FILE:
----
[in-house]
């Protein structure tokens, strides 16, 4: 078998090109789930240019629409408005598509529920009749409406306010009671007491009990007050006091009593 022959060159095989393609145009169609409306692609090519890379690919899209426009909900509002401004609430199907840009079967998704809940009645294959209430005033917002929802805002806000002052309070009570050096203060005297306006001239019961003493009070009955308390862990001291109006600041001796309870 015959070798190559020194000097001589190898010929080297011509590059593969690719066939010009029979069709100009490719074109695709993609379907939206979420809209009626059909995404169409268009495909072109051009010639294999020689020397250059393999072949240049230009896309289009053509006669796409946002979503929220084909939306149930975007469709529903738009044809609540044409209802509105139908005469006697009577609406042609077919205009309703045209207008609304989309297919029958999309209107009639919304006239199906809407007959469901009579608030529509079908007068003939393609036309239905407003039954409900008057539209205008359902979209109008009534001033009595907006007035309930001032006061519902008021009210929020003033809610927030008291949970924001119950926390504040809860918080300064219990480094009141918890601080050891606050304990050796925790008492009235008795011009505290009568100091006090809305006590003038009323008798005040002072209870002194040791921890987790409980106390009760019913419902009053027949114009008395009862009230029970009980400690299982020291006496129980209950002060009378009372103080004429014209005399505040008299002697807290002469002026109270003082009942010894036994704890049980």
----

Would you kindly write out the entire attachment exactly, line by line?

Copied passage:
[in-house]
């Protein structure tokens, strides 16, 4: 078998090109789930240019629409408005598509529920009749409406306010009671007491009990007050006091009593 022959060159095989393609145009169609409306692609090519890379690919899209426009909900509002401004609430199907840009079967998704809940009645294959209430005033917002929802805002806000002052309070009570050096203060005297306006001239019961003493009070009955308390862990001291109006600041001796309870 015959070798190559020194000097001589190898010929080297011509590059593969690719066939010009029979069709100009490719074109695709993609379907939206979420809209009626059909995404169409268009495909072109051009010639294999020689020397250059393999072949240049230009896309289009053509006669796409946002979503929220084909939306149930975007469709529903738009044809609540044409209802509105139908005469006697009577609406042609077919205009309703045209207008609304989309297919029958999309209107009639919304006239199906809407007959469901009579608030529509079908007068003939393609036309239905407003039954409900008057539209205008359902979209109008009534001033009595907006007035309930001032006061519902008021009210929020003033809610927030008291949970924001119950926390504040809860918080300064219990480094009141918890601080050891606050304990050796925790008492009235008795011009505290009568100091006090809305006590003038009323008798005040002072209870002194040791921890987790409980106390009760019913419902009053027949114009008395009862009230029970009980400690299982020291006496129980209950002060009378009372103080004429014209005399505040008299002697807290002469002026109270003082009942010894036994704890049980």